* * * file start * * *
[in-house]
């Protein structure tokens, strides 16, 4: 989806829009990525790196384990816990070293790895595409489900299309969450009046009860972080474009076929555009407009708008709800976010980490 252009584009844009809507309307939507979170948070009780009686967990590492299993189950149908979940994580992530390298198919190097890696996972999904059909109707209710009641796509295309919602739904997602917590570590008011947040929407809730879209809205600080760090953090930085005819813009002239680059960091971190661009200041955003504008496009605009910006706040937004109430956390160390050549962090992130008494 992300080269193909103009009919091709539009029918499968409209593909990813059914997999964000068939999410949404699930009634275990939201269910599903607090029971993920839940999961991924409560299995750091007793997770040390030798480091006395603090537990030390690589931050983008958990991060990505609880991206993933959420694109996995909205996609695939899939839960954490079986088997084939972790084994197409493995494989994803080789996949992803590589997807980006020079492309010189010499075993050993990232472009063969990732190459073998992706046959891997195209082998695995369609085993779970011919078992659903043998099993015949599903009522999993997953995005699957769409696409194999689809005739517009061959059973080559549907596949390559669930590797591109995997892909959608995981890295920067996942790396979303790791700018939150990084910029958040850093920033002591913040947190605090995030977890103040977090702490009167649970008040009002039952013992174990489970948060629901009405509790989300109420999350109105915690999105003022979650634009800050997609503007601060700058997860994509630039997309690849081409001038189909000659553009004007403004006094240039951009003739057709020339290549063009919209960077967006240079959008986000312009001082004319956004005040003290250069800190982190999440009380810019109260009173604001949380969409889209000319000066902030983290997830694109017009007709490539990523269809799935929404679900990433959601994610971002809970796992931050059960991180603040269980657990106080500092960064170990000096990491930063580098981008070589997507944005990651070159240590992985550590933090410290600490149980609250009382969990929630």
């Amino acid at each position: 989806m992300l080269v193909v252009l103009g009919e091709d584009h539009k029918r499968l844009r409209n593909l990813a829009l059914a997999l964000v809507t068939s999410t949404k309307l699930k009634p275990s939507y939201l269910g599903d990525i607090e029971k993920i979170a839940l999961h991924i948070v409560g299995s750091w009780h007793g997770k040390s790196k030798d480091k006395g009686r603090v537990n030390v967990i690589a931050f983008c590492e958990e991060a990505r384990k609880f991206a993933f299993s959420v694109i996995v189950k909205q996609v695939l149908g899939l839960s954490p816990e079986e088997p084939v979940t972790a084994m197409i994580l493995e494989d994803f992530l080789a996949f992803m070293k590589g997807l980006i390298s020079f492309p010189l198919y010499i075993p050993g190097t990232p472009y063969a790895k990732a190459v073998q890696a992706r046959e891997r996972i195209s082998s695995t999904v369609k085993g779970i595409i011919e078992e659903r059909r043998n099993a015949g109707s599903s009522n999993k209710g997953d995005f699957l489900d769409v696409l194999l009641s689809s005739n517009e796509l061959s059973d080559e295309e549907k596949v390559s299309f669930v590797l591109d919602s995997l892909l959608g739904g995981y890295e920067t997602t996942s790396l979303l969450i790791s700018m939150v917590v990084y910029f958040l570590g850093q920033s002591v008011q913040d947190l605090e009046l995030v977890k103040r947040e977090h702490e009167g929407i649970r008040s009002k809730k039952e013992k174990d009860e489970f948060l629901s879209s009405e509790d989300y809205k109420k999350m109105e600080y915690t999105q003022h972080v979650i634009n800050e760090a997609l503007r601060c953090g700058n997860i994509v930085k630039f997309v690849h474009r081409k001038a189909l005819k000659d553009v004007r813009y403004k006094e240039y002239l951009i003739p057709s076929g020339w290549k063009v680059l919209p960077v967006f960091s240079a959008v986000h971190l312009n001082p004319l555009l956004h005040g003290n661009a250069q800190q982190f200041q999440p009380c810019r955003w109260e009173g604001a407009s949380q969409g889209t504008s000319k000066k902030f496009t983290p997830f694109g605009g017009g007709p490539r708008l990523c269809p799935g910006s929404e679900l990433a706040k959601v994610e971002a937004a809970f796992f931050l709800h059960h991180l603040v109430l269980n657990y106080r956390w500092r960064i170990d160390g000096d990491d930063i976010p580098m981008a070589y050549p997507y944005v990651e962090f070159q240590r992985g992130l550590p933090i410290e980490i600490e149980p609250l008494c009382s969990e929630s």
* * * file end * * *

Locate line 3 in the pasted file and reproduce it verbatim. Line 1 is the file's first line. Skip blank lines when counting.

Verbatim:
């Amino acid at each position: 989806m992300l080269v193909v252009l103009g009919e091709d584009h539009k029918r499968l844009r409209n593909l990813a829009l059914a997999l964000v809507t068939s999410t949404k309307l699930k009634p275990s939507y939201l269910g599903d990525i607090e029971k993920i979170a839940l999961h991924i948070v409560g299995s750091w009780h007793g997770k040390s790196k030798d480091k006395g009686r603090v537990n030390v967990i690589a931050f983008c590492e958990e991060a990505r384990k609880f991206a993933f299993s959420v694109i996995v189950k909205q996609v695939l149908g899939l839960s954490p816990e079986e088997p084939v979940t972790a084994m197409i994580l493995e494989d994803f992530l080789a996949f992803m070293k590589g997807l980006i390298s020079f492309p010189l198919y010499i075993p050993g190097t990232p472009y063969a790895k990732a190459v073998q890696a992706r046959e891997r996972i195209s082998s695995t999904v369609k085993g779970i595409i011919e078992e659903r059909r043998n099993a015949g109707s599903s009522n999993k209710g997953d995005f699957l489900d769409v696409l194999l009641s689809s005739n517009e796509l061959s059973d080559e295309e549907k596949v390559s299309f669930v590797l591109d919602s995997l892909l959608g739904g995981y890295e920067t997602t996942s790396l979303l969450i790791s700018m939150v917590v990084y910029f958040l570590g850093q920033s002591v008011q913040d947190l605090e009046l995030v977890k103040r947040e977090h702490e009167g929407i649970r008040s009002k809730k039952e013992k174990d009860e489970f948060l629901s879209s009405e509790d989300y809205k109420k999350m109105e600080y915690t999105q003022h972080v979650i634009n800050e760090a997609l503007r601060c953090g700058n997860i994509v930085k630039f997309v690849h474009r081409k001038a189909l005819k000659d553009v004007r813009y403004k006094e240039y002239l951009i003739p057709s076929g020339w290549k063009v680059l919209p960077v967006f960091s240079a959008v986000h971190l312009n001082p004319l555009l956004h005040g003290n661009a250069q800190q982190f200041q999440p009380c810019r955003w109260e009173g604001a407009s949380q969409g889209t504008s000319k000066k902030f496009t983290p997830f694109g605009g017009g007709p490539r708008l990523c269809p799935g910006s929404e679900l990433a706040k959601v994610e971002a937004a809970f796992f931050l709800h059960h991180l603040v109430l269980n657990y106080r956390w500092r960064i170990d160390g000096d990491d930063i976010p580098m981008a070589y050549p997507y944005v990651e962090f070159q240590r992985g992130l550590p933090i410290e980490i600490e149980p609250l008494c009382s969990e929630s």